(Other synonyms: Hennekam lymphangiectasia-lymphedema syndrome; generalized lymphatic dysplasia)
General information about the disease
Hennekam Syndrome (HS) combines symptoms such as congenital lymphedema and intestinal lymphangiectasia. Symptoms such as facial anomalies, variable intellectual disabilities and occasionally other malformations can also manifest (1).
Lymphedema is evident at birth and often affects the face and lower extremities asymmetrically. Intestinal lymphangiectasia causes visceral lymphatic vessel rupture and accumulation of lymph in the abdomen. Lymphangiectasia may also involve the kidneys, thyroid gland, pleura, pericardium and the skin. Patients with HS may have microcephaly, craniosynostosis, syndactyly, camptodactyly, chylothorax and the following facial features: flattish median line of face and nose bridge, puffy eyelids, hypertelorism, small low-set ears and small mouth with gingival hypertrophy (2). Prognosis reflects the wide variability of symptoms. Thus, the life expectancy of HS patients varies from death in childhood to survival into adulthood. However, early death caused by severe manifestations has been reported in very few cases (3). The syndrome has autosomal recessive inheritance. The prevalence rate is not available but is estimated to be very rare: since its discovery only about 50 cases have been described (4).
Diagnostic measures include: clinical anamnesis, clinical examinations, lymphoscintigraphy, duodenal biopsy.
Differential diagnosis necessary to distinguish from Noonan and Aagenaes syndromes.
Hennekam syndrome is caused by homozygous or compound heterozygous mutation of the CCBE1 gene in approximately 25% of patients (5) and of the FAT4 gene in ~20% of cases (6). Recently, Brouillard et al. identified bi-allelic missense mutations in ADAMTS3 in two siblings with Hennekam syndrome (7). Mutations of these genes were observed in nearly 50% of cases; the causes of the other half are still unknown. Mutation of CCBE1 has also been found in Aagenaes (cholestasis-lymphedema) syndrome – generalized lymphedema with chronic cholestasis and recurrent cholangitis (8). Biallelic mutations in the FAT4 gene can also cause Van Maldergem syndrome type 2 (8). Direct involvement of CCBE1 in the development of the mammalian lymphatic vascular system has been proven experimentally (9, 10), but there is no direct evidence of involvement of the FAT4 or ADAMTS3 genes. How variations in these genes act and result in the HS phenotype is therefore not completely understood.
The condition has autosomal recessive inheritance.
HS different phenotypic varieties and their associated genes include
- Hennekam lymphangiectasia-lymphedema syndrome 1 (HKLLS1, OMIM disease 235510) - CCBE1 (OMIM gene 612753);
- Hennekam lymphangiectasia-lymphedema syndrome 2 (HKLLS2, OMIM disease 616006) - FAT4 (OMIM gene 612411);
- Hennekam lymphangiectasia-lymphedema syndrome 3 (HKLLS3 OMIM disease not available) - ADAMTS3 (OMIM gene 605011).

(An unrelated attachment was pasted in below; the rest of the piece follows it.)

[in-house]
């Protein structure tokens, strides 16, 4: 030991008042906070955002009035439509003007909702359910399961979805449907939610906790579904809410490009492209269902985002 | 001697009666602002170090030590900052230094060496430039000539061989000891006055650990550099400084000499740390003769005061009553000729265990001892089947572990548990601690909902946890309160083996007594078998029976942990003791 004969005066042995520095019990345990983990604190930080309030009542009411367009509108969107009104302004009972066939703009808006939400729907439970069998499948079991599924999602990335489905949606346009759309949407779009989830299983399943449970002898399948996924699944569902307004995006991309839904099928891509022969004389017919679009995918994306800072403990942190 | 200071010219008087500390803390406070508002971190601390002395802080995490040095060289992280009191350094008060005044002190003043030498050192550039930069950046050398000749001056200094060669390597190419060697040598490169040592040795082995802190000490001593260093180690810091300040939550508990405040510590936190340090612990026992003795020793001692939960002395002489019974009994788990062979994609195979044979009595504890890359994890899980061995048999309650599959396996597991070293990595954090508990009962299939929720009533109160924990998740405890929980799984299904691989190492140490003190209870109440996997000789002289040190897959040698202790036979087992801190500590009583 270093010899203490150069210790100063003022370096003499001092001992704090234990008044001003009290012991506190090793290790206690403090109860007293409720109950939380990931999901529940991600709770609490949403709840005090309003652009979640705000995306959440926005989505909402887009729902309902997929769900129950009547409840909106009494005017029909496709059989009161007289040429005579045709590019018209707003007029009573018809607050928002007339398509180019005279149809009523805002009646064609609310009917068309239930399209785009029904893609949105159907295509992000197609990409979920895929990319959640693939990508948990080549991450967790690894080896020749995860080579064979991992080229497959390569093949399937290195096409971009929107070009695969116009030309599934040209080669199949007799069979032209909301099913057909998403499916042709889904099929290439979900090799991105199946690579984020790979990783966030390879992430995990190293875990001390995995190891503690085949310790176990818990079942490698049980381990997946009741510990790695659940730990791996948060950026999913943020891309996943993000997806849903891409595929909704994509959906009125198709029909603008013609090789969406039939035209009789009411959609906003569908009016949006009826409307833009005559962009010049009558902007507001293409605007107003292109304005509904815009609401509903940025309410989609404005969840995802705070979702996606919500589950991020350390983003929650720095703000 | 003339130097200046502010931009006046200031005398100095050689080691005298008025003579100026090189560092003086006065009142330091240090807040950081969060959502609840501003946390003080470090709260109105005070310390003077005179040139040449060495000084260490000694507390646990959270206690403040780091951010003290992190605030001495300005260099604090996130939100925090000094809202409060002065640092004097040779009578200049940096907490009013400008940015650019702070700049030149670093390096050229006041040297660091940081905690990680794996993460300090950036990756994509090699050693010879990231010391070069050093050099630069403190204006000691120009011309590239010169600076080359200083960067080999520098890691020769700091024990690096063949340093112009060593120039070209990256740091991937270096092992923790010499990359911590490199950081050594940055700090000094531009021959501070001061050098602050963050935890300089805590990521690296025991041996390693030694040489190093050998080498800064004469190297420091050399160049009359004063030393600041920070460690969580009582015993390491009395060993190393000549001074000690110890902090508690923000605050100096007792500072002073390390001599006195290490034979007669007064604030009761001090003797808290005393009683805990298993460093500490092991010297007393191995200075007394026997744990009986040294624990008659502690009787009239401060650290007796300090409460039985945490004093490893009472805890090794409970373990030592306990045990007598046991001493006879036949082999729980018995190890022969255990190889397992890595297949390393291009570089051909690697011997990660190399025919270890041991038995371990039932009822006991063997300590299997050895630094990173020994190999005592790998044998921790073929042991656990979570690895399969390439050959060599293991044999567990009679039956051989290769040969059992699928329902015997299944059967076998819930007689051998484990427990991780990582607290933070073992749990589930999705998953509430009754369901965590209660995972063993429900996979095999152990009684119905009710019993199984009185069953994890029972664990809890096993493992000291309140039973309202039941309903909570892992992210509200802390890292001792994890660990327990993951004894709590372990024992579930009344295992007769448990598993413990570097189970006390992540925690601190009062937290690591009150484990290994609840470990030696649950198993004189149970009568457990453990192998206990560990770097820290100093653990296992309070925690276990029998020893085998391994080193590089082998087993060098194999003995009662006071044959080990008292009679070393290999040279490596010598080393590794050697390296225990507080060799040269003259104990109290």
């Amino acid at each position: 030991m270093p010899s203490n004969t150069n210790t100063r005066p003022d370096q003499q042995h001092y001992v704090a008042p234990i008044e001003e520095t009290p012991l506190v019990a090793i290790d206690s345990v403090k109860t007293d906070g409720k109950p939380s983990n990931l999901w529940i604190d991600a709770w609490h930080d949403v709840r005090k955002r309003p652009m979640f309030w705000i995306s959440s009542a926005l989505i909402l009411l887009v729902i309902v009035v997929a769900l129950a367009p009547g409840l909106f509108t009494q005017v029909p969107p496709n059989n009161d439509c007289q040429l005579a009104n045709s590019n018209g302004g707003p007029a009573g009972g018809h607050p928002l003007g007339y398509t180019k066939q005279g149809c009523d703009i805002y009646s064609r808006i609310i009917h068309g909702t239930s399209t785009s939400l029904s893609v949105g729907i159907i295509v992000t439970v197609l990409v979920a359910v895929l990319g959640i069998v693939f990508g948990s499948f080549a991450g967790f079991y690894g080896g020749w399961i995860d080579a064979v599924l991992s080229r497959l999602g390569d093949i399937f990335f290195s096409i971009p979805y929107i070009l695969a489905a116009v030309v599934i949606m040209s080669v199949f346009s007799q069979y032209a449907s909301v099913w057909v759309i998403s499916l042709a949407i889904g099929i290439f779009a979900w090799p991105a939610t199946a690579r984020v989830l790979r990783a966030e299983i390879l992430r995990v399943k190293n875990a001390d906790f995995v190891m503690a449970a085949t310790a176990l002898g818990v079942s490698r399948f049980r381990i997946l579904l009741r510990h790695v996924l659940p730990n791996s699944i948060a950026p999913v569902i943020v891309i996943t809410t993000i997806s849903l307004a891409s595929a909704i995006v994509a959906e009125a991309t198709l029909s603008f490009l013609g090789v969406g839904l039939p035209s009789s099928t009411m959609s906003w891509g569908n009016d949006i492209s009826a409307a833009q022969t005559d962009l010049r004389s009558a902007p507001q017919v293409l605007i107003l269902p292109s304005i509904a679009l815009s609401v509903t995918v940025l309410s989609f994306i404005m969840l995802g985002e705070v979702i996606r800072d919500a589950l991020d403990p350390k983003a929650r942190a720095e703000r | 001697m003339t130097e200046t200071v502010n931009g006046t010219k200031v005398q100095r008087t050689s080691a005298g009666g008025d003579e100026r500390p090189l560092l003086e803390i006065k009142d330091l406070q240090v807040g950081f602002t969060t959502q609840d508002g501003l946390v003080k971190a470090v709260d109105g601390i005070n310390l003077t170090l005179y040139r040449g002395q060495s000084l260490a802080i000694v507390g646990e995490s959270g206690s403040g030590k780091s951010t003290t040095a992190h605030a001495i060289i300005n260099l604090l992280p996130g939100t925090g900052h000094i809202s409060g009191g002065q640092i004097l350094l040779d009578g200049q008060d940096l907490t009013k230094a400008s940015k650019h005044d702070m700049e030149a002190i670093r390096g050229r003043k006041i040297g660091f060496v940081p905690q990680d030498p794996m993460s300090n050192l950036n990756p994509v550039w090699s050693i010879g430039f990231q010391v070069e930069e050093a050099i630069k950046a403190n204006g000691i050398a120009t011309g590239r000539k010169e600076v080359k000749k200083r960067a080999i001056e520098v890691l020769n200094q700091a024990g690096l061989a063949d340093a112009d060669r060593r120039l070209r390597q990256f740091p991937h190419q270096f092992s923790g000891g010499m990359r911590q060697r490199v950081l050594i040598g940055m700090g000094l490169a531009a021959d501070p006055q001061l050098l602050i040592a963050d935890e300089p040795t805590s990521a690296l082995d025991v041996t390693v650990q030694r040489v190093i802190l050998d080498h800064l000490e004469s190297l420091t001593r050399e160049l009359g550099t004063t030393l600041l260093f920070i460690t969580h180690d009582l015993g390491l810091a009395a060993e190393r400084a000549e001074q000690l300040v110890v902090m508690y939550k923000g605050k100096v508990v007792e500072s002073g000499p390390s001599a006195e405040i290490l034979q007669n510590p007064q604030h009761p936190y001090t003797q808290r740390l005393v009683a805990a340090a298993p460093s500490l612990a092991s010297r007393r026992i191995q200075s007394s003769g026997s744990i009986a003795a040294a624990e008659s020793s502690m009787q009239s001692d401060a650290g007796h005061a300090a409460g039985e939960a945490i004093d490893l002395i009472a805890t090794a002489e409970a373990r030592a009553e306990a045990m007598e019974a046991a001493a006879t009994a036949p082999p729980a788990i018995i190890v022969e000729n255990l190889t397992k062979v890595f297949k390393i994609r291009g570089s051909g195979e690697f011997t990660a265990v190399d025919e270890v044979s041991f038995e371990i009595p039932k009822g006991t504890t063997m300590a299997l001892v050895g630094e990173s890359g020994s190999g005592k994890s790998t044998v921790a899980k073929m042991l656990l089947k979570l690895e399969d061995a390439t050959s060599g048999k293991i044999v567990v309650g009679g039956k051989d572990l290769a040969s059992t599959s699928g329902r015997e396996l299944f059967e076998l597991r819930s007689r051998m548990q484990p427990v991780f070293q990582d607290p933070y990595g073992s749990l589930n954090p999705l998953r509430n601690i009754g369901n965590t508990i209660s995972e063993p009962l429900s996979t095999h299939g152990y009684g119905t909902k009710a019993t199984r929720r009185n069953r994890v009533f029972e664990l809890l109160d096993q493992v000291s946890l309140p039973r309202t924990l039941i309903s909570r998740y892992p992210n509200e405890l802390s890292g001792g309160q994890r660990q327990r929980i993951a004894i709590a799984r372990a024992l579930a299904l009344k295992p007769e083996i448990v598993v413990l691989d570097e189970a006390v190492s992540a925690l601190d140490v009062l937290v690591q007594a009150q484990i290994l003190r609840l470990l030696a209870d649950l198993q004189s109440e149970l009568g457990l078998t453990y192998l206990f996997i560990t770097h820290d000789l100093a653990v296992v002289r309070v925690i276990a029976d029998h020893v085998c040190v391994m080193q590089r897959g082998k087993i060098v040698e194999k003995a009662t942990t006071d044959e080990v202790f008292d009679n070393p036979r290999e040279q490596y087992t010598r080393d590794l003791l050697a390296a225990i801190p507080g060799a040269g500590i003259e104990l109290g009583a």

Pathogenic variants may include missense, splicing, small insertions and deletions.
Aims of the test
- To determine the gene defect responsible for the disease;
- To confirm clinical diagnosis;
- To assess the recurrence risk and perform genetic counselling for at-risk/affected individuals.
Specialist centers/ Published Guidelines
The test is listed in the Orphanet database and is offered by 6 accredited medical genetic laboratories in the EU, and in the GTR database, offered by 3 accredited medical genetic laboratories in the US.
A multi-gene next generation sequencing panel is used for the detection of nucleotide variations in coding exons and flanking introns of the above genes. Potentially causative variants and regions with low coverage are Sanger-sequenced. Sanger sequencing is also used for family segregation studies.
To perform molecular diagnosis, a single sample of biological material is normally sufficient. This may be 1 ml peripheral blood in a sterile tube with 0.5 ml K3EDTA or 1 ml saliva in a sterile tube with 0.5 ml ethanol 95%. Sampling rarely has to be repeated. Gene-disease associations and the interpretation of genetic variants are rapidly developing fields. It is therefore possible that the genes mentioned in this note may change as new scientific data is acquired. It is also possible that genetic variants today defined as of “unknown or uncertain significance” may acquire clinical importance.
Genetic test results
Identification of pathogenic variants in the above genes confirms the clinical diagnosis and is an indication for family studies.
A pathogenic variant is known to be causative for a given genetic disorder based on previous reports, or predicted to be causative based on loss of protein function or expected significant damage to proteins or protein/protein interactions. In this way it is possible to obtain a molecular diagnosis in new/other subjects, establish the risk of recurrence in family members and plan preventive and/or therapeutic measures.